Colonel Tom Parker: The Curious Life Of Elvis Presley’s Eccentric Manager
Managers rarely achieve notoriety beyond the backrooms and boardrooms of the entertainment industry, but the rotund Colonel Tom Parker would have been a compelling character had Elvis Presley and rock ‘n’ roll been the flash in the pan everybody once assumed them to be.
By all accounts, Parker, who received his Coloneldom in Louisiana (not Kentucky), was an elusive fellow who left few tracks, and seems thoroughly unknowable despite several hundred published biographies of his most famous client. This is James Dickerson’s second pass at profiling Parker (an earlier volume is out of print), and it builds in part upon his co-authorship of an authorized biography of guitarist Scotty Moore.
Dickerson makes a series of allegations about Parker and his business dealings that, if true, would go a long way toward explaining the arc of Presley’s career, from beginning to end. Even the matter of Parker’s ancestry is open to question, in Dickerson’s opinion. Though courts and meticulous researchers (including Peter Guralnick) have long accepted the theory that Parker was an illegal immigrant from Holland, Dickerson offers an alternative view:
“A second theory, favored by the author, has it that Parker was born in Russia to Jewish parents and acquired his Dutch identity during his teen years…” And that’s as much proof as we are offered. Dickerson also argues that Elvis had a Jewish grandmother (and, hence, that his mother was Jewish), and that this secret in part explains Parker’s hold on the singer.
Dickerson subsequently suggests that Parker may have been homosexual, that the Colonel arranged Elvis’ induction into the Army so as to avoid having to turn Presley’s contract over to the mob to satisfy gambling debts, and, later, that Parker negotiated a 50% manager’s share because he had lost his original 25% to the gaming tables of Las Vegas. Because he does this with a newsman’s calm pacing, the story reads much less lurid than that synopsis would suggest.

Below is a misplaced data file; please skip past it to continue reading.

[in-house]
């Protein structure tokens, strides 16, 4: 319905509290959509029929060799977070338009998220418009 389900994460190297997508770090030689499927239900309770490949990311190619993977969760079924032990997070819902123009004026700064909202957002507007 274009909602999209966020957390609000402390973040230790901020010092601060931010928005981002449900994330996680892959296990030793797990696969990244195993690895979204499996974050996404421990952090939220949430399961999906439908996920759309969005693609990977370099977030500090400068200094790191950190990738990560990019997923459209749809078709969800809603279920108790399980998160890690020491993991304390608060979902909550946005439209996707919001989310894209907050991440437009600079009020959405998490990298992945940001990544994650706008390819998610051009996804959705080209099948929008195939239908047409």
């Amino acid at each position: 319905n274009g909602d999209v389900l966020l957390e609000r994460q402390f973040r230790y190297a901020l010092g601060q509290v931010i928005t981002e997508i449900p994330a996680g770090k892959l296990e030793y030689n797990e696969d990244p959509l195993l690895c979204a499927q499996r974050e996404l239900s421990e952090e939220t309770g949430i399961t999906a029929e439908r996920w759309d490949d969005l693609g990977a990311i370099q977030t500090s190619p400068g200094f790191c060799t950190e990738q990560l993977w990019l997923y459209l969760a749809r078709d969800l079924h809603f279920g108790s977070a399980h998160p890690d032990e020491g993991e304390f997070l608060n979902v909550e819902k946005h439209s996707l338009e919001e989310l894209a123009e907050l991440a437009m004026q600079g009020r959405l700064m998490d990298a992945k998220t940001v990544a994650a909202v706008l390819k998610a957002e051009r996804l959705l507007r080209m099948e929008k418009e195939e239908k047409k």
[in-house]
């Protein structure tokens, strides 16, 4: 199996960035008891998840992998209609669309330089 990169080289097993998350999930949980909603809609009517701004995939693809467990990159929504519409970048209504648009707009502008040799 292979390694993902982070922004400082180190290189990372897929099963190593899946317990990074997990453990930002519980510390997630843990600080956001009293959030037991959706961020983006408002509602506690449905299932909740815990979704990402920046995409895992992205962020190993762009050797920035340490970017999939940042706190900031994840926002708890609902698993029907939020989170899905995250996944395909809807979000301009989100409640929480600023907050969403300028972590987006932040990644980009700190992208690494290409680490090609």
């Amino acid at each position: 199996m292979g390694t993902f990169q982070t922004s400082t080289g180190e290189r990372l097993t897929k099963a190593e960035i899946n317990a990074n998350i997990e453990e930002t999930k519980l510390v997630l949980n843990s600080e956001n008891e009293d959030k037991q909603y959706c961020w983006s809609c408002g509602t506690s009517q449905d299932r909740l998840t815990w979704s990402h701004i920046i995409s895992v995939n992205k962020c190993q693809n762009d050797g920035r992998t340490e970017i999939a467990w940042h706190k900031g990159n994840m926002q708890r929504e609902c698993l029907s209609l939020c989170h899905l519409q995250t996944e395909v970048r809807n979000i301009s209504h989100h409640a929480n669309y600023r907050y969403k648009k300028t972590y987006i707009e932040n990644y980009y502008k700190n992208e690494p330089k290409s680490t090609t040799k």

Along the way we are offered a glimpse at the carnival culture that became Parker’s first family in the United States, his methodical courtship of Presley as a client, his campaign to separate the singer from his original band (a practice still followed today), and assorted contractual machinations. He also offers a quick portrait of organized crime in the South, even arguing that Memphis-born former Supreme Court Associate Justice Abe Fortas had ties to organized crime.
Why do we care? In part because the early fire of Elvis’ music disappeared so quickly, because he was — rather like George Jones — capable of great art and stony (or, stoned) indifference, because the little girls understood. And it is easier to ascribe his artistic failures to a manipulative manager than to accept that the King was as flawed as any artist.
So of course Parker wished for Presley to make movies, because they were more profitable than touring, and bad movies because they could be made more quickly. And of course Presley never toured Europe because Parker’s immigration status would have kept him from leaving the U.S. How, then, to reconcile the venal manager turning down $1 million from Japanese promoters wishing to book Presley, particularly when Parker’s gambling debts allegedly ran to at least that much a year?
Dickerson goes to some trouble to draw lines from Parker through organized crime and into the highest reaches of American politics, including a friendly correspondence with President Lyndon Baines Johnson. Here he seems out of his depth, for what he reads as intimate letters between friends seem much more like the casual correspondence of an astute Southern politician. And if Parker were that well connected, why didn’t he simply ask one of his influential friends to rectify his immigration status?
Dickerson’s sources range from probate court documents to interviews with Moore and other musicians, but Parker, who died January 20, 1997, left behind little to tell his side of the story. Dickerson’s version, though entertaining and suggestive, seems more guesswork than scholarship.